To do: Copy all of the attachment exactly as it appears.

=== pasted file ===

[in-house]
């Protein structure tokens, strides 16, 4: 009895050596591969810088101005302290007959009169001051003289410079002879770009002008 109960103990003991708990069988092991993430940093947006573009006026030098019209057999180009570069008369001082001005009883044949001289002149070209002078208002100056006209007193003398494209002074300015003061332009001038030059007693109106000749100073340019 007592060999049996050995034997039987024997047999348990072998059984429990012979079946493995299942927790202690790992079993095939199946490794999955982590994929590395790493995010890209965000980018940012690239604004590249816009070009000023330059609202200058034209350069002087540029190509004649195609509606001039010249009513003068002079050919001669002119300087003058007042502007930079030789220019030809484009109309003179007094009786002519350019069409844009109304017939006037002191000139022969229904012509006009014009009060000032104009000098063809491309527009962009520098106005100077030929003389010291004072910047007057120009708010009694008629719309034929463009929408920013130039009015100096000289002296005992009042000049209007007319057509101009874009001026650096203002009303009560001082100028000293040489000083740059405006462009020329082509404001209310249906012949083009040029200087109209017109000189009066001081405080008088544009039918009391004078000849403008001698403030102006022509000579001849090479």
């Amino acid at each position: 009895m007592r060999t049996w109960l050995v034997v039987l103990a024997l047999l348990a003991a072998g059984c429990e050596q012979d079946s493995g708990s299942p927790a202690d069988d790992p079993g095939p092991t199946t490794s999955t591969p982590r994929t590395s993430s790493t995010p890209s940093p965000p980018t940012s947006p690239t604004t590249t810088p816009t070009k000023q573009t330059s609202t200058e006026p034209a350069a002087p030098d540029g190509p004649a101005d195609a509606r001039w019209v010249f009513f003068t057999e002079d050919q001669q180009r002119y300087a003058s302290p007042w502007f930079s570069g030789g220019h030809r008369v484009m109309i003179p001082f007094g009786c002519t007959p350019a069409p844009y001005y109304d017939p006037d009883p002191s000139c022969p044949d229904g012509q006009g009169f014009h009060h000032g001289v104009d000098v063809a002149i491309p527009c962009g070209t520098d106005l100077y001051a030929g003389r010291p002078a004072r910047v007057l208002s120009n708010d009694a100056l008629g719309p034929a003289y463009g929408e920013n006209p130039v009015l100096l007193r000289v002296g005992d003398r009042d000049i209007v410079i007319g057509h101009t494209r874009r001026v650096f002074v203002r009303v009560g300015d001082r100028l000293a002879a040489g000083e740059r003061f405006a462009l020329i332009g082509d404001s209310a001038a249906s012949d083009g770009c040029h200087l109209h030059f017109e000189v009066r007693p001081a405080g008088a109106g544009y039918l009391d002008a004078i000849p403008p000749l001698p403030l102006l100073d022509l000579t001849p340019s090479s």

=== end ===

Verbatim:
[in-house]
């Protein structure tokens, strides 16, 4: 009895050596591969810088101005302290007959009169001051003289410079002879770009002008 109960103990003991708990069988092991993430940093947006573009006026030098019209057999180009570069008369001082001005009883044949001289002149070209002078208002100056006209007193003398494209002074300015003061332009001038030059007693109106000749100073340019 007592060999049996050995034997039987024997047999348990072998059984429990012979079946493995299942927790202690790992079993095939199946490794999955982590994929590395790493995010890209965000980018940012690239604004590249816009070009000023330059609202200058034209350069002087540029190509004649195609509606001039010249009513003068002079050919001669002119300087003058007042502007930079030789220019030809484009109309003179007094009786002519350019069409844009109304017939006037002191000139022969229904012509006009014009009060000032104009000098063809491309527009962009520098106005100077030929003389010291004072910047007057120009708010009694008629719309034929463009929408920013130039009015100096000289002296005992009042000049209007007319057509101009874009001026650096203002009303009560001082100028000293040489000083740059405006462009020329082509404001209310249906012949083009040029200087109209017109000189009066001081405080008088544009039918009391004078000849403008001698403030102006022509000579001849090479």
């Amino acid at each position: 009895m007592r060999t049996w109960l050995v034997v039987l103990a024997l047999l348990a003991a072998g059984c429990e050596q012979d079946s493995g708990s299942p927790a202690d069988d790992p079993g095939p092991t199946t490794s999955t591969p982590r994929t590395s993430s790493t995010p890209s940093p965000p980018t940012s947006p690239t604004t590249t810088p816009t070009k000023q573009t330059s609202t200058e006026p034209a350069a002087p030098d540029g190509p004649a101005d195609a509606r001039w019209v010249f009513f003068t057999e002079d050919q001669q180009r002119y300087a003058s302290p007042w502007f930079s570069g030789g220019h030809r008369v484009m109309i003179p001082f007094g009786c002519t007959p350019a069409p844009y001005y109304d017939p006037d009883p002191s000139c022969p044949d229904g012509q006009g009169f014009h009060h000032g001289v104009d000098v063809a002149i491309p527009c962009g070209t520098d106005l100077y001051a030929g003389r010291p002078a004072r910047v007057l208002s120009n708010d009694a100056l008629g719309p034929a003289y463009g929408e920013n006209p130039v009015l100096l007193r000289v002296g005992d003398r009042d000049i209007v410079i007319g057509h101009t494209r874009r001026v650096f002074v203002r009303v009560g300015d001082r100028l000293a002879a040489g000083e740059r003061f405006a462009l020329i332009g082509d404001s209310a001038a249906s012949d083009g770009c040029h200087l109209h030059f017109e000189v009066r007693p001081a405080g008088a109106g544009y039918l009391d002008a004078i000849p403008p000749l001698p403030l102006l100073d022509l000579t001849p340019s090479s």